As for the characters, Claire was a great heroine. She was delightfully normal, with both admirable traits and flaws. I enjoyed reading this story from her perspective. The supporting characters were interesting. The villain was appropriately horrid. And now, for the character you are all wondering about. The hero, Jamie. Swoon with a capital S. And, really, a capital WOON, too, because he was just that wonderful. Honestly, I don't know what more to say. For you to discover how amazing he truly was, you would just have to read the book.
There were several other things I enjoyed about Outlander. I expected not to like the beginning before the time travel occurred, but I actually enjoyed it. The pace of the whole book was perfect. As one would imagine, the story did not unfold quickly, yet somehow it never felt like it dragged. It felt just right. Although I did not always like the circumstances themselves, I appreciated that Gabaldon treated things in a period-appropriate manner.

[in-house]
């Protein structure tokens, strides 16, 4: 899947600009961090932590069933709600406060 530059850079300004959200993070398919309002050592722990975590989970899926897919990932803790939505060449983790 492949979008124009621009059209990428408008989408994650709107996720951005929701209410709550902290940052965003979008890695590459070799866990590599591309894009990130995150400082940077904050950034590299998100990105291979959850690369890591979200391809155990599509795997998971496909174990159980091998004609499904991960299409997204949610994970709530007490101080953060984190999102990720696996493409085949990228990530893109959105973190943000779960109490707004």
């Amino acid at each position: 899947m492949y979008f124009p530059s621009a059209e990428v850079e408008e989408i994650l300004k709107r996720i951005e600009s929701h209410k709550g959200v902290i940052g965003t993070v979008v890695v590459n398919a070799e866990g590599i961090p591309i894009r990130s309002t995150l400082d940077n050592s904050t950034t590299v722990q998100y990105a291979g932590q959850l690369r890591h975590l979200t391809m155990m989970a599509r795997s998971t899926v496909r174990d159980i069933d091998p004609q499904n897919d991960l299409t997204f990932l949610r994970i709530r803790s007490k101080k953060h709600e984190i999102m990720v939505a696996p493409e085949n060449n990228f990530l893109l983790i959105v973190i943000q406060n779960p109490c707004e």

Outlander came this close to being a 5-star book to me. Unfortunately, there were a few things that rubbed me a little bit the wrong way, but I still loved it beyond belief. While I'm on the subject, though, I might as well address it, since I've been meaning to for a while. Obtaining a 5 star rating from me is a nearly impossible feat. I know some people say "5 stars" all the time, and I don't hold it against them. But for me, I see 5 stars as Absolute Perfection. If a book is not absolutely FLAWLESS, or does not make me absolutely adore it so much that I can overlook any flaws, I will not rate it 5 stars. Period. The last book I rated 5 stars was Heart of the West by Penelope Williamson, which I read in September 2010. That's almost 2 years ago; I've read approximately 200 books since then. Not a one (other than re-reads of old favorites) has been rated 5 stars. That's actually why I switched over from using a rating scale based on numbers. I do still use numbers, obviously, but I no longer include them in all my reviews. Aaand look at that. I seem to have digressed again. But I'm wrapping up now, I promise.